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Open-Source Data Glove

AcceleGlove can be programmed for many applications.

Gloves that are wired with sensors can provide useful information about a user’s motions, and they offer a novel way to interact with computers beyond the keyboard and mouse. At the end of May, AnthroTronix, a company based in Silver Spring, MD, released its first commercial version of the AcceleGlove, a programmable glove that records hand and finger movements. Other gloves–like 5DT’s Data Glove, used primarily in virtual reality–normally cost $1,000 to $5,000, but the AcceleGlove costs just $499. It comes with software that lets developers use Java to program it for any application they wish. AnthroTronix initially developed the glove with the U.S. Department of Defense for robotic control. The glove could also be used in video games, sports training, or physical rehabilitation.

A. Accelerometers
An accelerometer rests just below each fingertip and on the back of the hand. When the user’s hand moves, the accelerometers can detect the three-­dimensional orientation of the fingers and palm with respect to Earth’s gravity. Measured to within a few degrees, this information allows programs to distinguish even very slight changes in hand position.

B. Data Board
The accelerometers feed the position information through lightweight copper wires to a printed circuit board, which sits on the back of the hand. When the user makes a gesture, such as pinching fingers together or holding the open palm outwards, the board transmits the data to a computer through a USB cord plugged in under a flap on top of the glove’s wrist. The glove also receives its power through the cord, avoiding the need for a cumbersome battery pack.

C. Glove
Made of a breathable nylon mix that can stretch to fit hands of different sizes, the glove features open fingertips so a user can type or write while wearing it.

D. Arm Tracker
The glove can track the movement of the user’s arm through an optional component. The arm link consists of two pieces of stretchy fabric, connected by a thin microcontroller, that wrap below the elbow and around the biceps. A potentiometer measures how the elbow flexes, and an accelerometer in the band around the biceps measures the rotation of the arm. The arm link also calculates the location of the wrist with respect to the shoulder, identifies where the wrist is with respect to the rest of the body, and records its movements. This precise measurement allows a user to monitor a football throw or manipulate a robotic arm, for example. The arm tracker plugs in under the same flap in the glove as the USB cord.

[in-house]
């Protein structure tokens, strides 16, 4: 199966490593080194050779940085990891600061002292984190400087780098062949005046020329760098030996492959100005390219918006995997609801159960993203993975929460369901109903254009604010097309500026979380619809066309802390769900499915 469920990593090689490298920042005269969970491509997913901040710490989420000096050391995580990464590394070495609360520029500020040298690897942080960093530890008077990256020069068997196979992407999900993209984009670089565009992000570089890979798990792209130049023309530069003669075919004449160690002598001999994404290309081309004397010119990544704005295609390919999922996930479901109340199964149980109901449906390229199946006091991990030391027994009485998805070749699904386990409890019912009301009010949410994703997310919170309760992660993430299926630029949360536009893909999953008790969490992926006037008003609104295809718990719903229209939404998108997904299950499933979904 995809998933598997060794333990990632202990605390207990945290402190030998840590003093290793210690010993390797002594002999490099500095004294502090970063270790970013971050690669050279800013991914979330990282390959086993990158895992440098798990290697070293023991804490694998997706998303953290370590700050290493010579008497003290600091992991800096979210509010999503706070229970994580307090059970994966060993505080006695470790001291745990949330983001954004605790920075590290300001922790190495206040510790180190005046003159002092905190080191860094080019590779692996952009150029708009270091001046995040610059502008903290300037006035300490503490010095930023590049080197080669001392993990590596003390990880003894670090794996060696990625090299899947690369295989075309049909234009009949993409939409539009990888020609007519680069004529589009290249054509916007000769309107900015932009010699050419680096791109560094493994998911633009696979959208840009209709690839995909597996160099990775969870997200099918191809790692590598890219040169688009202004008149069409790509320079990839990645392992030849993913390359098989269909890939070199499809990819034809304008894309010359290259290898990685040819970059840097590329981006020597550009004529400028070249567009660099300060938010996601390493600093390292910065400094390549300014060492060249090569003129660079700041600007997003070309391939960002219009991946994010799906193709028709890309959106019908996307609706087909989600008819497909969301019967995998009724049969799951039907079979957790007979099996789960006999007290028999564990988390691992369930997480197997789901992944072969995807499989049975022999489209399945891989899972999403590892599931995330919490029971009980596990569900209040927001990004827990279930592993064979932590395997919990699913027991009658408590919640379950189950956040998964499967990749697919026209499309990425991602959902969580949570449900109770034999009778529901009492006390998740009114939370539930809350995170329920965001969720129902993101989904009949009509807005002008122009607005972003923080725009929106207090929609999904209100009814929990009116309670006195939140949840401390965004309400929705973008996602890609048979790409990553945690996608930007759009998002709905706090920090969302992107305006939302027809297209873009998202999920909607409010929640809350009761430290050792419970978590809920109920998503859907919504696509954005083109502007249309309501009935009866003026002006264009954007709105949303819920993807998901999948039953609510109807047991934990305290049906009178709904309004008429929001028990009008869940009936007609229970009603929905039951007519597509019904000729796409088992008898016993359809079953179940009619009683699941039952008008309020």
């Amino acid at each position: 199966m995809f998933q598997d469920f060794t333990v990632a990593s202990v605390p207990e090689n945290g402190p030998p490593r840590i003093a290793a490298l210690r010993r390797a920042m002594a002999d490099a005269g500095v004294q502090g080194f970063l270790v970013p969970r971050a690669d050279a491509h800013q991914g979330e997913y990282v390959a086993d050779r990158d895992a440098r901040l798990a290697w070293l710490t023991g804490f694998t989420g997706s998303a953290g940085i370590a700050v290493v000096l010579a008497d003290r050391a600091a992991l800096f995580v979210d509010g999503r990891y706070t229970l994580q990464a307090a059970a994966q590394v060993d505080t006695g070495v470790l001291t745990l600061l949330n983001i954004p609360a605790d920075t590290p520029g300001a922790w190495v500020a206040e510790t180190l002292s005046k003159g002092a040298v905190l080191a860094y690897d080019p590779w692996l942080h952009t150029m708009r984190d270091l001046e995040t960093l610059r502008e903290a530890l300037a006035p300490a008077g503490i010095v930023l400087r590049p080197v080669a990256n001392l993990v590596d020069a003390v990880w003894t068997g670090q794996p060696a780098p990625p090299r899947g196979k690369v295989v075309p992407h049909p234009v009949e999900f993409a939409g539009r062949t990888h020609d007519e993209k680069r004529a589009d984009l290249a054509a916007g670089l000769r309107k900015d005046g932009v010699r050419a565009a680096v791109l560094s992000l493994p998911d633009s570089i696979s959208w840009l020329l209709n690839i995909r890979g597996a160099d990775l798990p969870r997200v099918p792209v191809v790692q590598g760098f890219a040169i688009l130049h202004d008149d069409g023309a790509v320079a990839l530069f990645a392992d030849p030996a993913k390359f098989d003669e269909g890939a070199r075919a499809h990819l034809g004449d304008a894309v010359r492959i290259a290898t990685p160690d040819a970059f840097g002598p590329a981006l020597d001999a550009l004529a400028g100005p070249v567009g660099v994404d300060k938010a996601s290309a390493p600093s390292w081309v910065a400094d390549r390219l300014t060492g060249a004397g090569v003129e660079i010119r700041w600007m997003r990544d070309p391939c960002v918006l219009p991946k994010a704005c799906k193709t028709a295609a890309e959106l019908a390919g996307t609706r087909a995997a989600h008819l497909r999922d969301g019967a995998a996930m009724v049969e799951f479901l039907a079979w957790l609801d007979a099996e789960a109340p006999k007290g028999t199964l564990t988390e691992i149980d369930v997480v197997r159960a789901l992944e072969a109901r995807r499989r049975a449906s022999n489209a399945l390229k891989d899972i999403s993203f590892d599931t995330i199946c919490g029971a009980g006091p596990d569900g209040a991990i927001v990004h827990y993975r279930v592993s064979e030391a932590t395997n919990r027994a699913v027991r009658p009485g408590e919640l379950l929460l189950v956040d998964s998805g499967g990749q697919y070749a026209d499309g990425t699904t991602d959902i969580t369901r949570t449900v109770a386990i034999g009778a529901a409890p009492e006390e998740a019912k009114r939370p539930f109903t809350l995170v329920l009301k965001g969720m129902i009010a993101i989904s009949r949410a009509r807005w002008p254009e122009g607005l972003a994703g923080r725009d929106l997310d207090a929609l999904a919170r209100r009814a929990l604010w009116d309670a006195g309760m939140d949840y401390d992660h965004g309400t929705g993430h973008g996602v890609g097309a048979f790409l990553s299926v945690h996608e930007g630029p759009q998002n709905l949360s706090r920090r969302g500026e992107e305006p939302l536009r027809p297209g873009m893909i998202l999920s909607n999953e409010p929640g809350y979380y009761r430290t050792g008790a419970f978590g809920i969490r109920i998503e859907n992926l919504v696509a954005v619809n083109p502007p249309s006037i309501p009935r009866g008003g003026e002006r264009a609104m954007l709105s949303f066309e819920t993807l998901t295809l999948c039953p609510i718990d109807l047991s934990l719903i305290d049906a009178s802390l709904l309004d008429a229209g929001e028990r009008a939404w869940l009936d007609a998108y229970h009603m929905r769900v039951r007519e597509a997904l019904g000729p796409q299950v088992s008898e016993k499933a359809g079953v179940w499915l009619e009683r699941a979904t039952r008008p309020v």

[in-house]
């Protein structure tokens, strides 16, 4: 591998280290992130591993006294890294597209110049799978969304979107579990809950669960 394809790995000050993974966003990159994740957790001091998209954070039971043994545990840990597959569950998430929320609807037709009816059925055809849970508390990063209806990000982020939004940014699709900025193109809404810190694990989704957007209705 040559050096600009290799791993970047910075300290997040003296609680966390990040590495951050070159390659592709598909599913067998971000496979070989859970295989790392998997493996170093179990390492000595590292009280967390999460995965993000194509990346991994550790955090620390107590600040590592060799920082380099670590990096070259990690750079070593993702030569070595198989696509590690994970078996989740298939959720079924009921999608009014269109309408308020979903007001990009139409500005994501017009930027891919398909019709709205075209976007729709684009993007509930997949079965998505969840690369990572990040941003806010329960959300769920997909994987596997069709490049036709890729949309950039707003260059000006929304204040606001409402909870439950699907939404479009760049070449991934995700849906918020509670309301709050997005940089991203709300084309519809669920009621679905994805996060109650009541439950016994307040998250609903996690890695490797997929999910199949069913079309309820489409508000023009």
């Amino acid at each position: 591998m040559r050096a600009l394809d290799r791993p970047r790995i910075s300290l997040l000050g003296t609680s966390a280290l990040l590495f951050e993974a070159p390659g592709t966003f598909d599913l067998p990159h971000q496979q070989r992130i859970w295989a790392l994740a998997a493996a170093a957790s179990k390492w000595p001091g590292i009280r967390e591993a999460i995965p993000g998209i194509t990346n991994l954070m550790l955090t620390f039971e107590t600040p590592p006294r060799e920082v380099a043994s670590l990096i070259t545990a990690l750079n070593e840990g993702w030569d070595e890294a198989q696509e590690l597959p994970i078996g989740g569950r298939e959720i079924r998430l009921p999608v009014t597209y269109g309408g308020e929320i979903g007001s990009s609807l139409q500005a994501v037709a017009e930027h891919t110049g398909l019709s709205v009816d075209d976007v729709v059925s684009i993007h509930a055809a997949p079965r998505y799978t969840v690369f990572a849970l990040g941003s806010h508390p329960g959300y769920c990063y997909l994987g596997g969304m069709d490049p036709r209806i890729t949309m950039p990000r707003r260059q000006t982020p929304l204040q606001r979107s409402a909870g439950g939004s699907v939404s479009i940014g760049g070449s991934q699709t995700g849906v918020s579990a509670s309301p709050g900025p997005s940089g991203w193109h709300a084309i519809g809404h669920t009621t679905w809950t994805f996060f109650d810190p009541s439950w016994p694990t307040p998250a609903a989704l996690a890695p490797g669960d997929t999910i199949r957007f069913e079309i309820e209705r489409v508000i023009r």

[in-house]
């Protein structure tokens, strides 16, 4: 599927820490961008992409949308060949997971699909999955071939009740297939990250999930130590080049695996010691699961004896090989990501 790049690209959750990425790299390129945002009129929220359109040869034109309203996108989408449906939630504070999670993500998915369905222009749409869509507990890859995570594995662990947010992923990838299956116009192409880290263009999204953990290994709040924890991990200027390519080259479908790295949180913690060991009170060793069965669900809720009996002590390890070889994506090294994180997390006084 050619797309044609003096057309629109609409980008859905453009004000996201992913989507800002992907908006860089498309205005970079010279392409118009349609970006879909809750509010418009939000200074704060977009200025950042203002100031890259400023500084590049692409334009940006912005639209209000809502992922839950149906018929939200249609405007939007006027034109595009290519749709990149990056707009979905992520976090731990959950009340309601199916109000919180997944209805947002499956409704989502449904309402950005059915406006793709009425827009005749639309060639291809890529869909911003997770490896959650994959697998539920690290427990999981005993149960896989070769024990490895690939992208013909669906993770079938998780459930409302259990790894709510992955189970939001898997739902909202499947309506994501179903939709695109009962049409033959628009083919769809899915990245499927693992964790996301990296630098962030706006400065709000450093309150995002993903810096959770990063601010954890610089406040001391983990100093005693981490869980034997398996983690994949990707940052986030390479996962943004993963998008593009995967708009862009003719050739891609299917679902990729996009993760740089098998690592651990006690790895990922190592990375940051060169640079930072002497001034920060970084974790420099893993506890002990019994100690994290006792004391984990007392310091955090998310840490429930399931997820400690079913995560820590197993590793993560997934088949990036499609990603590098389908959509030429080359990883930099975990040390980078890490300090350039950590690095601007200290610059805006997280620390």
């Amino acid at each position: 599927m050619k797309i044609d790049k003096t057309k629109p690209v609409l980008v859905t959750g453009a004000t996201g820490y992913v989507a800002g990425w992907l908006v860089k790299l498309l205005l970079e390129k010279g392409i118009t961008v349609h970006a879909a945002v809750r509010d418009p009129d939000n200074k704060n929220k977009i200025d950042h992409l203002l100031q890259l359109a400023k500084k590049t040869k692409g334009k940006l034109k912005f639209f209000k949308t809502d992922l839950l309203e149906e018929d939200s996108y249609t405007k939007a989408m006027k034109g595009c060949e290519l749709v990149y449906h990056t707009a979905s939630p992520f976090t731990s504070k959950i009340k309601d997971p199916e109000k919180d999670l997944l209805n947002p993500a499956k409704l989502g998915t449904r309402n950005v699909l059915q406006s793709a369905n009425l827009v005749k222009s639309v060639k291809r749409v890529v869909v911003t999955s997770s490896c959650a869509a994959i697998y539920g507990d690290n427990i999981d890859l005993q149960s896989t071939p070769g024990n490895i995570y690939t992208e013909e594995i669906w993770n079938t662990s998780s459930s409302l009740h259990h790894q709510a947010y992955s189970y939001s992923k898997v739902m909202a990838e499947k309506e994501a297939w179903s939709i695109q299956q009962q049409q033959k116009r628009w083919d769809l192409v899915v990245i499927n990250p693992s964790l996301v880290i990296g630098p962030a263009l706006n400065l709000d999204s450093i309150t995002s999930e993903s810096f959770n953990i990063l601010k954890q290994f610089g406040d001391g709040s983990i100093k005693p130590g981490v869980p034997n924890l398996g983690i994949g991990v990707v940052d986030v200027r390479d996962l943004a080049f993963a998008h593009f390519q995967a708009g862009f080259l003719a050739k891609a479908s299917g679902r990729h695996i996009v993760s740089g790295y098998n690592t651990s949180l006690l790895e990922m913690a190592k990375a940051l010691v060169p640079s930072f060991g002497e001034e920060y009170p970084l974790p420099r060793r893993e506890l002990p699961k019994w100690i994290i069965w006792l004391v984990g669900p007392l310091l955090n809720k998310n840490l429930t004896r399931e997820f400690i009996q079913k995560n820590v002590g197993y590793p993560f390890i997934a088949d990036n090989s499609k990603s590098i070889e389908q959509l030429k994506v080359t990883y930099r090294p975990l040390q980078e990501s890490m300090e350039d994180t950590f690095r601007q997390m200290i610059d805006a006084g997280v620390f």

AnthroTronix has created development software that lets users adapt the glove to new purposes. The user builds the glove’s capability by recording a gesture and assigning a meaning to it; the program can store hundreds of gestures. The sensitivity with which the computer recognizes gestures can be varied, so it might recognize sloppy, large gestures for an application such as a children’s educational program, or very precise gestures for robotics. The system can also accept data from two gloves worn simultaneously.

Users don’t have to tie themselves to the types of gestures that AnthroTronix’s program can understand. While movements of the whole hand through space (such as waving) aren’t recognized by the current software, the glove records raw data that a user could access and analyze using a specialized program such as Mathematica. Users could also write their own software to recognize such gestures, and AnthroTronix plans to release a future version of the developer’s kit that will recognize them.

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